# Encyclopedia

Learn the history and popular uses for dozens of diagrams, charts, and visuals.

## Decision Tree

Decision Trees have three main parts: a root node, leaf nodes and branches. The root node is the starting point of the tree, and both root and leaf nodes contain questions or criteria to be answered. Branches are arrows connecting nodes, showing the flow from question to answer. Each node typically has two or more nodes extending from it. For example, if the question in the first node requires a "yes" or "no" answer, there will be a leaf node for if the answer is "yes" and another for if the answer is "no".

##### Typical Uses

A Decision Tree can be used in either a predictive manner or a descriptive manner, depending on its application. In either instance they are constructed the same way and are always used to visualize all possible outcomes and decision points that occur chronologically. Decision Trees are most commonly used in the financial world for areas such as loan approval, portfolio management, and spending. A Decision Tree can also be helpful when examining the viability of a new product, or new market for a current product.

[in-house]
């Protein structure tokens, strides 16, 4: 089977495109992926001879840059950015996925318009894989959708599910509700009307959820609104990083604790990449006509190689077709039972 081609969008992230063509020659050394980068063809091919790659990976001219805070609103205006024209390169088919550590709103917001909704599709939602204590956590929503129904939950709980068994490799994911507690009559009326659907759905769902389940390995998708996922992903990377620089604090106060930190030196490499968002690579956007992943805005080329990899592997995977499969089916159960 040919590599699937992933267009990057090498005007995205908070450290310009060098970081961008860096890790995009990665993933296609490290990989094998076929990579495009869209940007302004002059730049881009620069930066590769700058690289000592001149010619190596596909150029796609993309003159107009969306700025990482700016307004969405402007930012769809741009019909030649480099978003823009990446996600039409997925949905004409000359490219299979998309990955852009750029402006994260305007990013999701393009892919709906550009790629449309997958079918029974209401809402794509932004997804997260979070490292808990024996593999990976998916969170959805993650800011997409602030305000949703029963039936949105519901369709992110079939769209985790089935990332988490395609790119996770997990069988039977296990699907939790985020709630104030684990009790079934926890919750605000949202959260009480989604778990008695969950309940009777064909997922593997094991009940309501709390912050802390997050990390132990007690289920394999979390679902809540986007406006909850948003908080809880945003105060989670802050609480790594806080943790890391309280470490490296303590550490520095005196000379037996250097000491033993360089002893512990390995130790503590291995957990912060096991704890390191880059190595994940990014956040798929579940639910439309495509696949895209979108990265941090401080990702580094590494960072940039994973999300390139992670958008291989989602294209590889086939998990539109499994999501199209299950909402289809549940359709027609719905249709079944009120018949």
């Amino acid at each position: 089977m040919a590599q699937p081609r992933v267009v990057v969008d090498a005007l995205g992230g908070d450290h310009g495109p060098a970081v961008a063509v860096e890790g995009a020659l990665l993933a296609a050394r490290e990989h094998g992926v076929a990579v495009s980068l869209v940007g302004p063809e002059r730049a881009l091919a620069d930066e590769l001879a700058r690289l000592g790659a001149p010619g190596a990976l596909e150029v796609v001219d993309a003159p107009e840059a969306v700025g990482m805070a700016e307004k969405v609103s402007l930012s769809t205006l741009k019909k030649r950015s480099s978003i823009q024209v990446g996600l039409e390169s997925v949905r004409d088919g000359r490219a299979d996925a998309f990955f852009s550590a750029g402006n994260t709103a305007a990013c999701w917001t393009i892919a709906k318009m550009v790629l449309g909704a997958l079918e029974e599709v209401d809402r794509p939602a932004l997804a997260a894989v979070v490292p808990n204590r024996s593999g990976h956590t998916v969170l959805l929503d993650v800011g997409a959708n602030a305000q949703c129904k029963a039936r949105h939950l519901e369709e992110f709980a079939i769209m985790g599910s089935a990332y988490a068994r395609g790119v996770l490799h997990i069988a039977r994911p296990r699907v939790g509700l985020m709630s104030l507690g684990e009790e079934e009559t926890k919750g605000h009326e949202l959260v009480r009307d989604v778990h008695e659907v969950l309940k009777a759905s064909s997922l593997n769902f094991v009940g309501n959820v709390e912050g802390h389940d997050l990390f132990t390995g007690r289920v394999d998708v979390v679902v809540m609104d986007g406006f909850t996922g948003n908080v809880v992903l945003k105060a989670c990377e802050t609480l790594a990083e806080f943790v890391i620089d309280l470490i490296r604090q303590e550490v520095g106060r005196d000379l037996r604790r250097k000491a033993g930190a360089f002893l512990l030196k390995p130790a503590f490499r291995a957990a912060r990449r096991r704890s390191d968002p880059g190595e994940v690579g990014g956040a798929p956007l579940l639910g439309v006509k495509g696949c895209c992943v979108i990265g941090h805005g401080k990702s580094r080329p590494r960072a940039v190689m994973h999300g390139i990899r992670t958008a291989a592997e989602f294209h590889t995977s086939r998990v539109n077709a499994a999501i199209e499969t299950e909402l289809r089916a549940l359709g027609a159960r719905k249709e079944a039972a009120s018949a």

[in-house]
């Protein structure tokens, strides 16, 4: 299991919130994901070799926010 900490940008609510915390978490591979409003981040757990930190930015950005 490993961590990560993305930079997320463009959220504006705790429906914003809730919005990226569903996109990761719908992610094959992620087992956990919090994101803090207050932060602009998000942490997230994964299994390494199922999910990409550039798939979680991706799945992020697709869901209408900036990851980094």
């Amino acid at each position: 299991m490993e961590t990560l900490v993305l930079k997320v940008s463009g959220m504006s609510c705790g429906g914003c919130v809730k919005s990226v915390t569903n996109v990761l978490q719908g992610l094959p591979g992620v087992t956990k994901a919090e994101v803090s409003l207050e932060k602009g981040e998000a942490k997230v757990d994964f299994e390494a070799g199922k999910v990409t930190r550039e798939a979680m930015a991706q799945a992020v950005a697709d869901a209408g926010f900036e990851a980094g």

##### Best Practices
• Start the tree. Draw a rectangle near the left edge of the page to represent the first node. In this rectangle, write the first question, main idea, or criterion that will lead to a decision.
• Add branches. For every possible alternative draw a separate line that begins at the node and moves away toward the right of the page. Using a loan approval process as an example, the first node may have been "Income", and the associated branches might be <\$50K, \$51K - \$100K, >\$101K.
• Add leaves. The bulk of the decision tree will be leaf nodes. At the end of each branch add a leaf node. Fill each of these leaf nodes with another question or criterion.
• Add more branches. Repeat the process of adding a branch for each possible alternative leading from a leaf. Label each branch just as before.
• Complete the tree. Continue adding leaves and branches until every question or criterion has been resolved and an outcome has been reached.
• Terminate a branch. When the outcome is reached, add an arrowhead to the end of the branch and write the result in plain text.
• Verify accuracy. Consult with all stakeholders to verify accuracy.